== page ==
Attorney, Peter J. Cammarano, III, (“Cammarano”) during his campaign for Mayor of Hoboken, New Jersey and after his election as Mayor, accepted monies from cooperating government witness, Solomon Dwek (“Dwek”), disguised as a developer, and, in exchange, assured him that he would receive expedited zoning approvals for unspecified construction projects. In total, Cammarano accepted $25,000 from Dwek. Cammarano was arrested and subsequently resigned as mayor.
He pled guilty in the United States District Court to one count of conspiracy to obstruct interstate commerce by extortion under color of official right, in violation of 18 U.S.C.A. § 1951(a). He was sentenced to two years in federal prison to be followed by two years of supervised release and ordered to make restitution of $25,000. The Supreme Court of New Jersey temporarily suspended him from the practice of law pursuant to Rule 1:20–13(b)(1). On the basis of the criminal conviction, the Office of Attorney Ethics (“OAE”) filed a motion for final discipline with the Disciplinary Review Board (“DRB”), pursuant to Rule 1:20–13(c)(2). The OAE recommended disbarment. A four-member majority of the DRB voted to impose a three-year prospective period of suspension. The majority of the DRB spared Cammarano from disbarment because he did not orchestrate the scheme and therefore his actions were less serious than cases involving attorneys who instigated the payment of bribes. The Supreme Court of New Jersey granted the OAE’s petition for review.
On review, the court stated that an elected official, who sells his office by offering favored treatment to a private developer in exchange for money, betrays a solemn public trust. An attorney who engages in this form of public corruption should expect that he would be disbarred. Accordingly, disbarment was ordered.
The Court said that the guilty plea and judgment of conviction were conclusive proof that respondent engaged in the federal crime of conspiracy to obstruct interstate commerce by extortion. As a result, the DRB also found that respondent violated the Rules of Professional Conduct (“RPC”) by committing “a criminal act that reflects adversely on the lawyer’s honesty, trustworthiness or fitness as a lawyer in other respects, and by engaging “in conduct involving dishonesty, fraud, deceit or misrepresentation.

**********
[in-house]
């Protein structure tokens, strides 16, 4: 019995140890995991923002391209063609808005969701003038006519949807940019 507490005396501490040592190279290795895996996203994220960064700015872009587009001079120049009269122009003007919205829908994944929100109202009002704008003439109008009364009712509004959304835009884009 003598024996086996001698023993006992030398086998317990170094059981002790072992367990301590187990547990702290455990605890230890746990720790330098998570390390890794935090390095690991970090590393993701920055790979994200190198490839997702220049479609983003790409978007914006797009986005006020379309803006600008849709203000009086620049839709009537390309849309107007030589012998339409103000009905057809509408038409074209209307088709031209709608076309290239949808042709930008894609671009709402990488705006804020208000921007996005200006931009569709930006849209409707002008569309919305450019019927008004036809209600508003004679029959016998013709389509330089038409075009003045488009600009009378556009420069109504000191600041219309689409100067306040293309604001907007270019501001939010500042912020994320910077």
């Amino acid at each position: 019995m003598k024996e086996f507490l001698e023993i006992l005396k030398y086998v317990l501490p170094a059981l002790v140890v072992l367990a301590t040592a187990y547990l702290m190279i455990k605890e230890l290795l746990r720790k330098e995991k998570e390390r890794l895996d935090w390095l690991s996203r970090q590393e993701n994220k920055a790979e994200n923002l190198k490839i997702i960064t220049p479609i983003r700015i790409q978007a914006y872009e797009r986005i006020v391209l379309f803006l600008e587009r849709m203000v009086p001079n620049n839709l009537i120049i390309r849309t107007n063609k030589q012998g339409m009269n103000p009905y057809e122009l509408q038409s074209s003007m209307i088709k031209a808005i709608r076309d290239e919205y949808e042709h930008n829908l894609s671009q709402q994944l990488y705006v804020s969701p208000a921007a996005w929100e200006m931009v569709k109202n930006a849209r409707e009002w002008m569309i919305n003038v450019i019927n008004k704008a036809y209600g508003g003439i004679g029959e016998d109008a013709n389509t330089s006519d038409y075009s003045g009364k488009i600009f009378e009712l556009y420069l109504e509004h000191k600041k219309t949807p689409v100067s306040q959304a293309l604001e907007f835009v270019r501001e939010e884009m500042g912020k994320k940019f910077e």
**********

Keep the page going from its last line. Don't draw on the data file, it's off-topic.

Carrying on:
The court further stated that certain ethical violations were, so patently offensive to the elementary standards of a lawyer’s professional duty that they per se warranted disbarment.” In re Conway, 107 N.J. 168, 180, 526 A.2d 658 (1987). Thus, “misconduct that breaches a fundamental and solemn trust is itself sufficient to triggers automatic disbarment.” Harris, supra, 182 N.J. at 610, 868 A.2d 1011. Such a breach occurs when a lawyer knowingly misappropriates a client’s funds and generally occurs when a lawyer is involved in a public-corruption bribery scheme.
The public’s confidence in honest government and our democratic system cannot be sustained when bribery is the basis for official decisionmaking. The selling of one’s office for private gain is a betrayal of a fundamental trust and has the capacity to cast unfair suspicion on all government officers who honestly toil to promote the public’s best interests.
Any attorney convicted of official bribery or extortion should expect to lose his license to practice law in New Jersey.
In re Cammarano, 2014 WL 4629601 (NJ 9/17/2014)
The opinion can be accessed at: